Dag Nikolaus Hasse

 

On his book Success and Suppression: Arabic Sciences and Philosophy in the Renaissance

Cover Interview of April 05, 2017

In a nutshell

If you were asked to name some famous figures of Renaissance culture, you would probably name Leonardo, Michelangelo or Erasmus. But you could have mentioned some Arabic names too. There was an Arabic side to the European Renaissance, which is hardly known today. Arabic scientists and philosophers were mandatory reading at many Renaissance universities, especially in medicine, philosophy and astrology. On the book market of the time, Latin translations of Arabic scientific works were very successful. New, often multi-volume editions of these works steadily poured forth from presses in Venice, in Lyon, in Basle. The great names of Arabic science – Avicenna, Averroes, Mesue, Rhazes – were to be found everywhere on the academic bookshelves of Renaissance Europe. Every educated person knew these names.

This is the success side of the story. But there is also a suppression side to it. There was open opposition to Arabic traditions in Western culture, especially from humanists and church officials. Radical humanist scholars, in their enthusiasm for a return to the Greek and Latin sources, polemicized against Arabic science and demanded that university curricula be purged of Arabic authorities. As a result, these authors disappeared from many university curricula of medicine in the early sixteenth century – only to return, at least partially, at the end of the century.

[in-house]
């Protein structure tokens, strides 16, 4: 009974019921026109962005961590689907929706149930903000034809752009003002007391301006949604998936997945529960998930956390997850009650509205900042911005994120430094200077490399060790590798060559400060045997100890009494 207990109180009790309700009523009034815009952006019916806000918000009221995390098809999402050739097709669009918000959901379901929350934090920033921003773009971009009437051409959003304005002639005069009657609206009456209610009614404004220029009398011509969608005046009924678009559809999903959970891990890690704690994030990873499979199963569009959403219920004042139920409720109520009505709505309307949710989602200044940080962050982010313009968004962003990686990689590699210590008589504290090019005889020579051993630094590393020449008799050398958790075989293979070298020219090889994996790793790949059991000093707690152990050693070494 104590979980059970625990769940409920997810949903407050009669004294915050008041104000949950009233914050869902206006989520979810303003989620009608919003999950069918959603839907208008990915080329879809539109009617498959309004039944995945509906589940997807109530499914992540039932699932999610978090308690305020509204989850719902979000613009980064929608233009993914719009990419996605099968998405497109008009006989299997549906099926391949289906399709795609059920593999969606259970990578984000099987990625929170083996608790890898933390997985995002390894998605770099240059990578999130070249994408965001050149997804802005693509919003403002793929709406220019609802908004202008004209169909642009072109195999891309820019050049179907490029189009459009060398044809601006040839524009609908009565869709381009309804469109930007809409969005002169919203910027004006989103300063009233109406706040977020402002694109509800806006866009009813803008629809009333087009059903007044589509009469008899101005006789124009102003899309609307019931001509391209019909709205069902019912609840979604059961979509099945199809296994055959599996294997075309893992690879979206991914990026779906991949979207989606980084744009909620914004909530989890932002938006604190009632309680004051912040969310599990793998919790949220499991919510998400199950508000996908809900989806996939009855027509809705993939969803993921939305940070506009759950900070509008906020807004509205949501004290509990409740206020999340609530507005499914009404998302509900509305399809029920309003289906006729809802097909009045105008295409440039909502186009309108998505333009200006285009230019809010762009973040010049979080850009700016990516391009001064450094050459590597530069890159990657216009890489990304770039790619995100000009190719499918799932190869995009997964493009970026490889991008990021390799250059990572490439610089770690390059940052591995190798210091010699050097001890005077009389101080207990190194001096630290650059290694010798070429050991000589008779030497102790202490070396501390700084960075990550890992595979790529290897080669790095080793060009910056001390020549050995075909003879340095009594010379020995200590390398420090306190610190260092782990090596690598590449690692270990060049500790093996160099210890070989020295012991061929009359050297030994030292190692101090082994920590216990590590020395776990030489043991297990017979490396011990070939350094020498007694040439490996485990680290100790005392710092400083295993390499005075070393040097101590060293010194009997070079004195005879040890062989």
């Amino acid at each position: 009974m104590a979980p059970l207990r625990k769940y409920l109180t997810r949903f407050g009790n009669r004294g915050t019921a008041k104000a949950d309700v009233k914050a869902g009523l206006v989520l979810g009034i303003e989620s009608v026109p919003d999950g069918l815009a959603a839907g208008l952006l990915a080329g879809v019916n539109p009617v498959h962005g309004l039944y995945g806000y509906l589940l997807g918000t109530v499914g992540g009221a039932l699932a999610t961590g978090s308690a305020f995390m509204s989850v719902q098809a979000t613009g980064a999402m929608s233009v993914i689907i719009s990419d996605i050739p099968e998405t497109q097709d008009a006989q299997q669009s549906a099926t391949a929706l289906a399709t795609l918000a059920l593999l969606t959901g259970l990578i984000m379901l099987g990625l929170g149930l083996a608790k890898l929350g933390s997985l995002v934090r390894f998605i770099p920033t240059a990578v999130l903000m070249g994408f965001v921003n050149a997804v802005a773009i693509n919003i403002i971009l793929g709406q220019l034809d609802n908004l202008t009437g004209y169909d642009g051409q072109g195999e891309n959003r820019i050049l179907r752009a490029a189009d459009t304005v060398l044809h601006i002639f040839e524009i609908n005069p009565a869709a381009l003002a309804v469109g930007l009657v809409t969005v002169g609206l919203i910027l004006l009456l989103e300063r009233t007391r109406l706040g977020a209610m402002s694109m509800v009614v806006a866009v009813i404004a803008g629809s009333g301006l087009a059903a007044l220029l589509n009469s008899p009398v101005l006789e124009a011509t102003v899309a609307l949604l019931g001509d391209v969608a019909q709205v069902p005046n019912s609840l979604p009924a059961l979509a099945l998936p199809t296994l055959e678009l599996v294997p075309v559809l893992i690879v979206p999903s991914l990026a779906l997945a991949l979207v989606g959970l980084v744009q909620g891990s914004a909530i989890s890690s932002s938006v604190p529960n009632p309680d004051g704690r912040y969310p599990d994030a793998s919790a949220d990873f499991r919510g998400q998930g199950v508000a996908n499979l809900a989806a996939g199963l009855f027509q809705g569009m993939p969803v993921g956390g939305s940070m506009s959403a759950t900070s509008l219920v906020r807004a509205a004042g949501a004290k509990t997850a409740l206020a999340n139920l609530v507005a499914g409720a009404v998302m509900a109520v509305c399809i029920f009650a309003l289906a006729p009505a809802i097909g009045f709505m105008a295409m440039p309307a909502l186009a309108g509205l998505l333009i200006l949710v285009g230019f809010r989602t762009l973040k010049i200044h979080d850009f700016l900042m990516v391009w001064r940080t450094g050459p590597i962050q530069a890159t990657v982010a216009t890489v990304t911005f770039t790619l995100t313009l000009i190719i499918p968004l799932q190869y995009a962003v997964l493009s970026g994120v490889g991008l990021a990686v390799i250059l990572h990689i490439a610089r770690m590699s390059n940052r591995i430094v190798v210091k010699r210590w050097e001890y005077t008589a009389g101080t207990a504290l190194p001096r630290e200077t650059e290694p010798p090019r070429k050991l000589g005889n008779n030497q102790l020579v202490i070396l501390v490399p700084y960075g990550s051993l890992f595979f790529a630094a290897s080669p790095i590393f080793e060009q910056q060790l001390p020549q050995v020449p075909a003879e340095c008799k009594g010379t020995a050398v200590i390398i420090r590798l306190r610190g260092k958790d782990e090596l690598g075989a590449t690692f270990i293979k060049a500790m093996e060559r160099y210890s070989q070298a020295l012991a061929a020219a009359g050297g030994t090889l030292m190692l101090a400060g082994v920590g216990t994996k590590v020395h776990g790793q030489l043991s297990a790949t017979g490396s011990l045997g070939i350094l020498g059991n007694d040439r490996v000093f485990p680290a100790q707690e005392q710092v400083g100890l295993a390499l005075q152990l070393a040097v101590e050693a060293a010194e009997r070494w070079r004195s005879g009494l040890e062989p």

In philosophy, the Arabic writer Averroes gave rise to a deep division among Renaissance intellectuals. He had dedicated partisans and bitter enemies. Many university professors believed Averroes to be the new Aristotle, but humanists protested against his lack of Greek; church officials against his alleged denial of personal immortality. In 1489 and 1513, the Bishop of Padua and the Lateran Council issued condemnations of select theses by Averroes. The effect can be traced in the intellectual biographies of some of Averroes’ partisans. But Averroes continued to be read and admired until the end of the sixteenth century.

The attempts to suppress Arabic traditions left clear traces in Renaissance scientific culture. Medicine, philosophy and astrology, the three areas of Renaissance learning most clearly influenced by Arabic sources, were greatly transformed by the polemical impact, with considerable gains and losses. The Arabic traditions lost their dominating position in many areas and subareas, in spite of the great success of some Arabic theories that we can still observe in the Renaissance. In this sense, the Renaissance is the period in which the West began to forget its debt to Arabic culture.

My book is about this double story of success and suppression.